Clinics across the United States are advertising stem cell treatments that attempt to take advantage of what they perceive as exceptions in FDA regulations, according to bioethicist Leigh G. Turner, PhD (pictured), Associate Professor, University of Minnesota Center for Bioethics and School of Public Health.
The therapies in question are adipose-derived autologous stem cell treatments, in which fat cells are removed from a patient, broken down to separate components that purportedly contain stem cells, and are then reinjected into the same patient. Proponents of these treatments advertise both cosmetic uses, such as “stem cell facelifts” and “stem cell breast augmentation,” as well as “therapies” for amyotrophic lateral sclerosis, spinal cord injuries, Parkinson’s disease, multiple sclerosis, Alzheimer’s disease, muscular dystrophy, and other diseases and injuries. Clinics charge thousands or even tens of thousands of dollars for their so-called stem cell therapies.
“When researchers study ethical and legal issues related to businesses selling unproven stem cell interventions, they often write about so-called ‘stem cell tourism’ to such countries as China, India, Mexico, and Panama,” Dr. Turner said. “However, U.S. residents need no longer leave the United States to find clinics marketing a wide range of purported stem cell therapies. They can find such businesses in Arizona, California, Florida, and other domestic locations.”
The clinics claim that they are following exceptions delineated in 21 CFR 1271, the federal regulation governing human cells, tissues, and cellular-and-tissue-based products. This has prompted the FDA to issue draft guidance documents to clarify the exceptions.
According to Dr. Turner, U.S. stem cell clinics often make very persuasive claims about how they are complying with federal regulations. While these assertions might seem compelling, they aren’t necessarily true. On the contrary, his review of federal regulations, warning letters, letters written by the FDA’s Tissue Reference Group in response to questions about how the FDA interprets 21 CFR 1271, and new draft guidance documents all indicate that the claims many of these businesses make about regulatory compliance are incorrect.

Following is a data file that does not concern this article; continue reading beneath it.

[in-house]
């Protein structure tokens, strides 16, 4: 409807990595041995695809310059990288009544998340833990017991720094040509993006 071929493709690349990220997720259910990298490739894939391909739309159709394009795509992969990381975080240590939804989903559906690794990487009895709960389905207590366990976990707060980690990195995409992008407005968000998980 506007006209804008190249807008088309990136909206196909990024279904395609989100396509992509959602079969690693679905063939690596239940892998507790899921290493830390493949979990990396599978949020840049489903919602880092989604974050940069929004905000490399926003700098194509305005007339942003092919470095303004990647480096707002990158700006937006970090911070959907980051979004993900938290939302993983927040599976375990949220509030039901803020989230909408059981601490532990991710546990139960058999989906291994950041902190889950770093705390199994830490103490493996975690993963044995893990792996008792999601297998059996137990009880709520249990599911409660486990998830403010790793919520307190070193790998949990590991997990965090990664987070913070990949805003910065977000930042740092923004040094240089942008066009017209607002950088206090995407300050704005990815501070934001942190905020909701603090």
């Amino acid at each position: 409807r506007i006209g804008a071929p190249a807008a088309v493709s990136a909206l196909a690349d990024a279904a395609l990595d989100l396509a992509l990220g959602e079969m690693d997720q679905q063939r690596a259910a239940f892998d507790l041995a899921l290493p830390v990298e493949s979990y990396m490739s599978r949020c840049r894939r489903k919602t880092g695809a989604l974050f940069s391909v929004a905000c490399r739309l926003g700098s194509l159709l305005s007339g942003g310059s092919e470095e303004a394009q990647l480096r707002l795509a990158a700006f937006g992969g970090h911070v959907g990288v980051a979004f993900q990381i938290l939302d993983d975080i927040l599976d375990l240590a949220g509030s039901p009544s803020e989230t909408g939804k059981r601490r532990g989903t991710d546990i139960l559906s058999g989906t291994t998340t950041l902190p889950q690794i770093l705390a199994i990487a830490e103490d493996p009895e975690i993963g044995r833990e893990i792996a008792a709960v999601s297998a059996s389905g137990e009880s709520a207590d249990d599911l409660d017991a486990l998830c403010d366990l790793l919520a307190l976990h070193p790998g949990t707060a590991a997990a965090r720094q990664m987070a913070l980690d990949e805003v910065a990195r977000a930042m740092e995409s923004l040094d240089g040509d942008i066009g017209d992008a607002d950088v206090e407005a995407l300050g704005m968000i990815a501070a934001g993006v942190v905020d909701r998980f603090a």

If the claims that the clinics are relying on are wrong, then many of these businesses ought to have submitted Investigational New Drug or Investigational Device Exemption applications to the FDA. Clinics marketing biological drugs requiring premarketing approval by the FDA are prohibited from advertising and profiting from the sale of investigational agents until safety and efficacy trials are conducted and they have the licenses they require to market such medical products.
“These clinics aren’t going to stop making these marketing claims and performing procedures just because the FDA has issued three new draft guidance documents,” Dr. Turner cautioned. “It is going to take a substantial effort by the FDA to address the rapid spread of U.S. businesses marketing unapproved stem cell interventions. Whether the FDA will make that effort is at present unclear. The last 5 years of relative regulatory inaction is cause for concern. Perhaps these new draft guidance documents are a harbinger of the FDA providing more effective oversight of such businesses. If not, more patients are going to pay thousands or tens of thousands of dollars for so-called adipose-derived ‘stem cell interventions’ even though there is little or no evidence that they are safe and efficacious for amyotrophic lateral sclerosis, Parkinson’s disease, Alzheimer’s disease, multiple sclerosis, spinal cord injuries, and many other diseases and injuries.”
Illustration: University of Minnesota.
Elsevier News Release (05/01/15)
Abstract (Mayo Clinic Proceedings; Vol. 90, Issue 5, 567-571 (05/2015))